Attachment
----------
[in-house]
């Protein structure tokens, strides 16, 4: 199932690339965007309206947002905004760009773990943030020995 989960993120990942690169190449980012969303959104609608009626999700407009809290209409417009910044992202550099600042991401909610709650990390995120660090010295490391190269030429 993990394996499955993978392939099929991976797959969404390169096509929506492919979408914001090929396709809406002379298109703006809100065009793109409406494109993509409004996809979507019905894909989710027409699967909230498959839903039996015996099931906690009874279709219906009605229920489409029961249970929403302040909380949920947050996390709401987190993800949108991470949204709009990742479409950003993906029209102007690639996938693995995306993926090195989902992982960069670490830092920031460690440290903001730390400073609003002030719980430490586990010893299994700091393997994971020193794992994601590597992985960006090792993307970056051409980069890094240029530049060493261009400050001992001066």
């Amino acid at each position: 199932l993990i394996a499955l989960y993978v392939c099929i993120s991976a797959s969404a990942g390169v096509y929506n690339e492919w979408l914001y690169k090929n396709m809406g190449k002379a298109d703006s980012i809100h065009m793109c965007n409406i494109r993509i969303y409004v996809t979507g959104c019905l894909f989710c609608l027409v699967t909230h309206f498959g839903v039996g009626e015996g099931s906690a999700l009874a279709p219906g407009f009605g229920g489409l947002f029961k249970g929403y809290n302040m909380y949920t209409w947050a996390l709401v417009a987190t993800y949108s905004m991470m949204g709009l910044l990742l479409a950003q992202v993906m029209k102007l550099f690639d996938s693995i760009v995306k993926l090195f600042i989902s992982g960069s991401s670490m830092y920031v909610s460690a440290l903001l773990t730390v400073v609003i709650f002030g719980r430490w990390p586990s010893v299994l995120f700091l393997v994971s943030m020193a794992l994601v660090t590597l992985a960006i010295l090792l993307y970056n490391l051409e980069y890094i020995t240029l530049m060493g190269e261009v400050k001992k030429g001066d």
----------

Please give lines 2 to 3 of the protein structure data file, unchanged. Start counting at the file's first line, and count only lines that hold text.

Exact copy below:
């Protein structure tokens, strides 16, 4: 199932690339965007309206947002905004760009773990943030020995 989960993120990942690169190449980012969303959104609608009626999700407009809290209409417009910044992202550099600042991401909610709650990390995120660090010295490391190269030429 993990394996499955993978392939099929991976797959969404390169096509929506492919979408914001090929396709809406002379298109703006809100065009793109409406494109993509409004996809979507019905894909989710027409699967909230498959839903039996015996099931906690009874279709219906009605229920489409029961249970929403302040909380949920947050996390709401987190993800949108991470949204709009990742479409950003993906029209102007690639996938693995995306993926090195989902992982960069670490830092920031460690440290903001730390400073609003002030719980430490586990010893299994700091393997994971020193794992994601590597992985960006090792993307970056051409980069890094240029530049060493261009400050001992001066």
């Amino acid at each position: 199932l993990i394996a499955l989960y993978v392939c099929i993120s991976a797959s969404a990942g390169v096509y929506n690339e492919w979408l914001y690169k090929n396709m809406g190449k002379a298109d703006s980012i809100h065009m793109c965007n409406i494109r993509i969303y409004v996809t979507g959104c019905l894909f989710c609608l027409v699967t909230h309206f498959g839903v039996g009626e015996g099931s906690a999700l009874a279709p219906g407009f009605g229920g489409l947002f029961k249970g929403y809290n302040m909380y949920t209409w947050a996390l709401v417009a987190t993800y949108s905004m991470m949204g709009l910044l990742l479409a950003q992202v993906m029209k102007l550099f690639d996938s693995i760009v995306k993926l090195f600042i989902s992982g960069s991401s670490m830092y920031v909610s460690a440290l903001l773990t730390v400073v609003i709650f002030g719980r430490w990390p586990s010893v299994l995120f700091l393997v994971s943030m020193a794992l994601v660090t590597l992985a960006i010295l090792l993307y970056n490391l051409e980069y890094i020995t240029l530049m060493g190269e261009v400050k001992k030429g001066d």